Climate Local is an initiative to drive, inspire and support council action on climate change, and succeeds the Nottingham Declaration on Climate Change. The framework reflects local priorities and opportunities for action, and is hosted by the Local Government Association for England and Wales.
Climate Northern Ireland provides support for adaptation by stimulating, supporting and promoting action. The partnership is made up of representatives from central and local government, the business community, the voluntary sector and professional organisations. Scottish & Northern Ireland Forum for Environmental Research (SNIFFER) provides the secretariat.
Adaptation Scotland provides advice and support to help ensure that Scotland is prepared for, and resilient to the impacts of climate change. Adaptation Scotland is managed by Scottish & Northern Ireland Forum for Environmental Research (SNIFFER).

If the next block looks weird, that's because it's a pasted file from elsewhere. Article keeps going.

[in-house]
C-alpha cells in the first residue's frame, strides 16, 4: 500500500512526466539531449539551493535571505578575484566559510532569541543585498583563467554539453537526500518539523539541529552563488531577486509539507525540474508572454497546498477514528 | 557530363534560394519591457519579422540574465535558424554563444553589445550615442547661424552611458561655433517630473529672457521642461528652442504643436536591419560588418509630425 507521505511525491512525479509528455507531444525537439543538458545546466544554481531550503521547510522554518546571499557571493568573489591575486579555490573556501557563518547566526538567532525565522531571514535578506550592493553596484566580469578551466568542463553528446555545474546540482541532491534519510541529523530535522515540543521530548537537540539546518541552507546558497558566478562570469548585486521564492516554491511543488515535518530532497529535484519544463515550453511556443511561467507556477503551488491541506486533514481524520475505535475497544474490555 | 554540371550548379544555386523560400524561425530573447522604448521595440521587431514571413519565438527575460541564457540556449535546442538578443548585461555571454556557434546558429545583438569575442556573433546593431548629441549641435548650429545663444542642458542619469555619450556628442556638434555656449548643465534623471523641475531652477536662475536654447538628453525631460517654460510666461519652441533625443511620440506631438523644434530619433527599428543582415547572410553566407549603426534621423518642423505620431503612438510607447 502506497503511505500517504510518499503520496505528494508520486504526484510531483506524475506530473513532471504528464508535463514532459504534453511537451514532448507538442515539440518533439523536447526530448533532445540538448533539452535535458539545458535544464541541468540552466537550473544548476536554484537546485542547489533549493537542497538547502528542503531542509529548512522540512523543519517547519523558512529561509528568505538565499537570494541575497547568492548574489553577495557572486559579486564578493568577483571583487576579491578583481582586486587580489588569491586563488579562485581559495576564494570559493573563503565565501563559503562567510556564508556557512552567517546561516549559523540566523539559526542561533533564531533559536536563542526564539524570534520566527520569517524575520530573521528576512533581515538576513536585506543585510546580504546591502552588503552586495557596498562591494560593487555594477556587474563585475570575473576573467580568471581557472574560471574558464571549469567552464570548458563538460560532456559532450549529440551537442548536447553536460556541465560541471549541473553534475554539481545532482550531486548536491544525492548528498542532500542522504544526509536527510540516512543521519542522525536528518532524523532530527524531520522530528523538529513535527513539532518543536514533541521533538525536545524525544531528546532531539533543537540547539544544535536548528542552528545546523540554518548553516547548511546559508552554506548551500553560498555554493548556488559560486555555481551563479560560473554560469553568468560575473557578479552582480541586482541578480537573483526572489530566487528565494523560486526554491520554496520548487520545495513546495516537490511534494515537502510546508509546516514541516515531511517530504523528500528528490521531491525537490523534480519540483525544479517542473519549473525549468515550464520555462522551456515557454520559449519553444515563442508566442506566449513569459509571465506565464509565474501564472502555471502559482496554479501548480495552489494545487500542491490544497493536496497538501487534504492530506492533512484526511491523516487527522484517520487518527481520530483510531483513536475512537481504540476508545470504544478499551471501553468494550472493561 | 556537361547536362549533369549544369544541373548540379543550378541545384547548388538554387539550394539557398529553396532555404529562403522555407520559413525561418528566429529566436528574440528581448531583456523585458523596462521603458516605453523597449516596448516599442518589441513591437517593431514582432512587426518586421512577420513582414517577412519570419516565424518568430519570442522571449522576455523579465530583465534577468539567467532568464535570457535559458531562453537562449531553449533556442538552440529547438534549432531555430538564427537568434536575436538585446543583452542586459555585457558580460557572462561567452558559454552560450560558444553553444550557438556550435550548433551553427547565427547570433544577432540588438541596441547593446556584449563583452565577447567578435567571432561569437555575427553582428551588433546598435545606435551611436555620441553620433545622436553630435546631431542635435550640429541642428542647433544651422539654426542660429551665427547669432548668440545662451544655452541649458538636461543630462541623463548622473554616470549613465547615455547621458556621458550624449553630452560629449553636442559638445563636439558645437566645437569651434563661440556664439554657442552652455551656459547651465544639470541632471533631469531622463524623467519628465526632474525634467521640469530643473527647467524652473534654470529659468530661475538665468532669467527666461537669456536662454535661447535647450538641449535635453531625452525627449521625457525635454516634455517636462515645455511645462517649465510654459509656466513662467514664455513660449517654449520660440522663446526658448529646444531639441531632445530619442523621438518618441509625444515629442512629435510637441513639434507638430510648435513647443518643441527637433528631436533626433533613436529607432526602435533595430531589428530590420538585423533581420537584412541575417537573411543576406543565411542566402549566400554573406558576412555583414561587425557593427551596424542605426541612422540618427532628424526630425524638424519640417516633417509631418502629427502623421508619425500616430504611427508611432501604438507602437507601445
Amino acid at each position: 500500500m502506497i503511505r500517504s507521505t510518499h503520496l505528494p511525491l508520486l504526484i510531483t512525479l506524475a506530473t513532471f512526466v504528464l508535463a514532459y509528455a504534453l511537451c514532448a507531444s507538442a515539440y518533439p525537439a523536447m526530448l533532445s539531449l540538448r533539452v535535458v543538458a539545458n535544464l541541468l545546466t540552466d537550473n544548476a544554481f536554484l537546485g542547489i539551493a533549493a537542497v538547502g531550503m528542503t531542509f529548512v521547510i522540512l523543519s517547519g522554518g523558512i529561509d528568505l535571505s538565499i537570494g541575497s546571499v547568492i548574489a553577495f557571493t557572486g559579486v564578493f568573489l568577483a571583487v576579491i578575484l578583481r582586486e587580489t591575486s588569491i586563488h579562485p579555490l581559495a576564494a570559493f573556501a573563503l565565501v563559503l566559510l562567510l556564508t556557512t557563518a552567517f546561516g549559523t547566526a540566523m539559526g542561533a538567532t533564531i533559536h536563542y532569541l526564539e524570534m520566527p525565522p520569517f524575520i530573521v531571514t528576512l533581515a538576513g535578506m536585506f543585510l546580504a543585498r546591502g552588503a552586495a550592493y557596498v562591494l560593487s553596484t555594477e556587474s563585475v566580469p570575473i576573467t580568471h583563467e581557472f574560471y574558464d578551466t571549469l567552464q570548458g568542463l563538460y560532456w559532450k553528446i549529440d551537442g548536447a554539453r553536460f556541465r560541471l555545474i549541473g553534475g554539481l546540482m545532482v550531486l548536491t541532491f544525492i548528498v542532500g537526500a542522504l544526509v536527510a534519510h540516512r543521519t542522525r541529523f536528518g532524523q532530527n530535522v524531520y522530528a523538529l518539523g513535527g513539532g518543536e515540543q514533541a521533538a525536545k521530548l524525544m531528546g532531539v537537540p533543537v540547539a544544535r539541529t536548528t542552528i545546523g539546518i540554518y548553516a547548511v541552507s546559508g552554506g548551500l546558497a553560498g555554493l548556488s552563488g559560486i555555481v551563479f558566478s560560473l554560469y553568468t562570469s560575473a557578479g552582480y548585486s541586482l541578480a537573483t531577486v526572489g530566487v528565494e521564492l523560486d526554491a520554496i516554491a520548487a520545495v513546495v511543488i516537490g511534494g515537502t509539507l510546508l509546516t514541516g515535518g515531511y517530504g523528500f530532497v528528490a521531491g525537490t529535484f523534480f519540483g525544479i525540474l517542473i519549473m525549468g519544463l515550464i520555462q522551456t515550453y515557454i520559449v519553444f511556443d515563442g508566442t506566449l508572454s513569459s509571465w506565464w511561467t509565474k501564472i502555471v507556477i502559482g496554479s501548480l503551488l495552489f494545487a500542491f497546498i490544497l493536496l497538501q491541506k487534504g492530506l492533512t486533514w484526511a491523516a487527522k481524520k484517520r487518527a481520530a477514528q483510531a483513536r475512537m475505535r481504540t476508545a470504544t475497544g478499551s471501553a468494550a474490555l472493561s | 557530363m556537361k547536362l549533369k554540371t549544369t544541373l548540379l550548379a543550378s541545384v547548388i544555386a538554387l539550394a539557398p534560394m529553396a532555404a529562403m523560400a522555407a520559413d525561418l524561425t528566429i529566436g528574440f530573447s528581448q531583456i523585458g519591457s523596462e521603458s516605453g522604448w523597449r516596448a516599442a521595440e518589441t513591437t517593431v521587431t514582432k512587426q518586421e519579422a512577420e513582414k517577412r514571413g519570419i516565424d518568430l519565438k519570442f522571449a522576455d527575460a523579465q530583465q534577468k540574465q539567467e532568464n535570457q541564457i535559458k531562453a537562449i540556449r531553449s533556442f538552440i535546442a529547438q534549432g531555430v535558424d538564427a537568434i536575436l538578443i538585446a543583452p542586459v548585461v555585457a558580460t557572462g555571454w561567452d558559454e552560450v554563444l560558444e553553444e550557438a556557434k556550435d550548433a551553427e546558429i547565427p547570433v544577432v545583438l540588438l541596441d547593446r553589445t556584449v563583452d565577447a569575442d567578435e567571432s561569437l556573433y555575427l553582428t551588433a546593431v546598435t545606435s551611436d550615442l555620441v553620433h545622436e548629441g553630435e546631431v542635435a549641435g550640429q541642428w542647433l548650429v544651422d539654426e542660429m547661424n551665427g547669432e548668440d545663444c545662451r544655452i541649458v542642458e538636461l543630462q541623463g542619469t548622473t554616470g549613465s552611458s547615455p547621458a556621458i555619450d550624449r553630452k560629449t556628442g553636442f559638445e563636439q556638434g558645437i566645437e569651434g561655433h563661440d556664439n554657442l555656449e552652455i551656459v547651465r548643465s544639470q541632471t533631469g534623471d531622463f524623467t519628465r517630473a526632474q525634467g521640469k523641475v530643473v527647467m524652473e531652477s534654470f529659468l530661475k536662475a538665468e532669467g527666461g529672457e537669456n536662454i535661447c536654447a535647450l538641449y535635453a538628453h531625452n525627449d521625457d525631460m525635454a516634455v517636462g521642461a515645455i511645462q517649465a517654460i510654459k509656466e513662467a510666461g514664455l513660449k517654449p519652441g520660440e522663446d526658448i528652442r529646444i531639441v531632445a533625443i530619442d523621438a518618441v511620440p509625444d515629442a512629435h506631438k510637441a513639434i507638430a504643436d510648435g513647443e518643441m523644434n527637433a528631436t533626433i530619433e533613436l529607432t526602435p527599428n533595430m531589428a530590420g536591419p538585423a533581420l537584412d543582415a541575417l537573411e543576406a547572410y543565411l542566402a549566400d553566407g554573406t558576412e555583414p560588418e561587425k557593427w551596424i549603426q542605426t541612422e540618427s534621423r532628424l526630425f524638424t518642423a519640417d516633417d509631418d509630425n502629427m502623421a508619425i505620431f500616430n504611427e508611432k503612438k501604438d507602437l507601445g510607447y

The Welsh Governments’ Adaptation Framework builds information on climate change impacts, mainstream adaptation within the Government and public bodies, and raises awareness of impacts and responses. Sectoral Adaptation Plans and Supporting tools and resources are also being developed.
Within the European Commission (EC), the Directorate-General for Climate Action (DG CLIMA) is responsible for action on climate change adaptation. Established in 2010, it leads international negotiations on climate, helps the EU to deal with the consequences of climate change and to meet its targets for 2020.